• Barclay, Cyril Nelson (1955). Against all odds: the story of the first offensive in Libya, 1940–41, including extracts from O'Connor's personal narrative. Sifton Praed & Co, London. 
  • Barnett, Corelli (1999) [1960]. The Desert Generals. Cassell. ISBN 0-304-35280-2. 
  • Baynes, John (1989). The Forgotten Victor: General Sir Richard O'Connor, KT, GCB, DSO, MC (1st ed.). Potomac Books. ISBN 0-08-036269-9. 
  • Docherty, Richard (2004). Ireland's Generals in the Second World War. Four Courts Press, Dublin. ISBN 1-85182-865-6. 
  • Dupuy, R. Ernest; Trevor N. Dupuy (1986). The Encyclopedia of Military History: From 3500 B.C. To The Present (2nd revised ed.). HarperCollins. ISBN 0-06-011139-9. 
  • Ellis, Major L.F. & with Warhurst, Lieutenant-Colonel A.E. (2004) [1st. pub. HMSO 1968]. Butler, J.R.M, ed. Victory in the West, Volume II: The Defeat of Germany. History of the Second World War United Kingdom Military Series. Naval & Military Press Ltd. ISBN 1-84574-059-9 
  • Houterman, Hans; Koppestitle, Jeroen. "World War II unit histories & officers". Retrieved 16 August 2007. 
  • Keegan, John (ed) (2005) [1992]. Churchill's Generals. London: Cassell Military. ISBN 0-304-36712-5. 
  • Mead, Richard (2007). Churchill's Lions: A biographical guide to the key British generals of World War II. Stroud (UK): Spellmount. pp. 544 pages. ISBN 978-1-86227-431-0.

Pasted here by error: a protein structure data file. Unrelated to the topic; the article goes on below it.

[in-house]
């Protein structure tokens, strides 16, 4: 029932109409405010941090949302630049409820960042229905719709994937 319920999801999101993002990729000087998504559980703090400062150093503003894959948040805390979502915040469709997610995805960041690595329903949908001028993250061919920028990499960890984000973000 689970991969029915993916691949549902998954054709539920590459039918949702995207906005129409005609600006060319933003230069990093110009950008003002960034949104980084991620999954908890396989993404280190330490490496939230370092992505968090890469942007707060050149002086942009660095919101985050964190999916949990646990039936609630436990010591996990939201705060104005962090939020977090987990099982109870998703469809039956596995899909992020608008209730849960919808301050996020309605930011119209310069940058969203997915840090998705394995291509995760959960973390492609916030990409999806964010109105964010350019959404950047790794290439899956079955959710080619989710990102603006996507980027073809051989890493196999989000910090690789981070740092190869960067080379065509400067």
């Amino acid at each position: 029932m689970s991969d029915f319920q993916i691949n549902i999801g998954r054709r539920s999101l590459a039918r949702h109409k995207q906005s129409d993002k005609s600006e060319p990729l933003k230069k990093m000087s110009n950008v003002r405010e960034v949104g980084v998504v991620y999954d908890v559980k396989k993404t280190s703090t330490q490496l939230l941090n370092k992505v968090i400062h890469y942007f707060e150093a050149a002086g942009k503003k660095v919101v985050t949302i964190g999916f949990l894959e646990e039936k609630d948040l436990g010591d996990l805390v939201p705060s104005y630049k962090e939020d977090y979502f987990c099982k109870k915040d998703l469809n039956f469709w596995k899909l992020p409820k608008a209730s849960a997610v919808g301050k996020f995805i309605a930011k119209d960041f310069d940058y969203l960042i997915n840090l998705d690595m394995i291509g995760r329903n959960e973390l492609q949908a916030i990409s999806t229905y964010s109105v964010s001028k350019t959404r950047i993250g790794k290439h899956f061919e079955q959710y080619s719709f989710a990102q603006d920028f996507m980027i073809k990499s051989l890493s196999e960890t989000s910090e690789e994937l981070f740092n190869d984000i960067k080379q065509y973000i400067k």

• Neillands, Robin (2005). The Battle for the Rhine 1944: Arnhem and the Ardennes: The Campaign in Europe. Cassell. ISBN 0-304-36736-2. 
  • Smart, Nick (2005). Biographical Dictionary of British Generals of the Second World War. Pen and Sword. ISBN 1-84415-049-6. 

External links[edit]

Military offices
Preceded by
New Post
GOC 7th Infantry Division
September 1938 – November 1939
Succeeded by
converted to 6th Infantry Division
Preceded by
converted from 7th Infantry Division
GOC 6th Infantry Division
November 1939 – June 1940
Succeeded by
John Evetts
Preceded by
new creation
Commander of the Western Desert Force
(Redesignated XIII Corps in January 1941)

June 1940 – February 1941
Succeeded by
Noel Beresford-Peirse
Preceded by
Sir Henry Wilson
GOC-in-C British Troops in Egypt
February 1941 – April 1941
Succeeded by
James Marshall-Cornwall
Preceded by
John Harding
GOC, VIII Corps
1944–1945
Succeeded by
Evelyn Barker
Preceded by
Sir Mosley Mayne
GOC-in-C, Eastern Command, India
January 1945–October 1945
Succeeded by
Sir Arthur Smith
Preceded by
Cecil Toovey
GOC-in-C, Northern Command, India
1945 – 1946
Succeeded by
Sir Frank Messervy
Preceded by
Sir Ronald Adam
Adjutant-General to the Forces
1946–1947
Succeeded by
Sir James Steele
Honorary titles
Preceded by
Sir Hector Mackenzie
Lord Lieutenant of Ross and Cromarty
1955–1964
Succeeded by
Sir John Stirling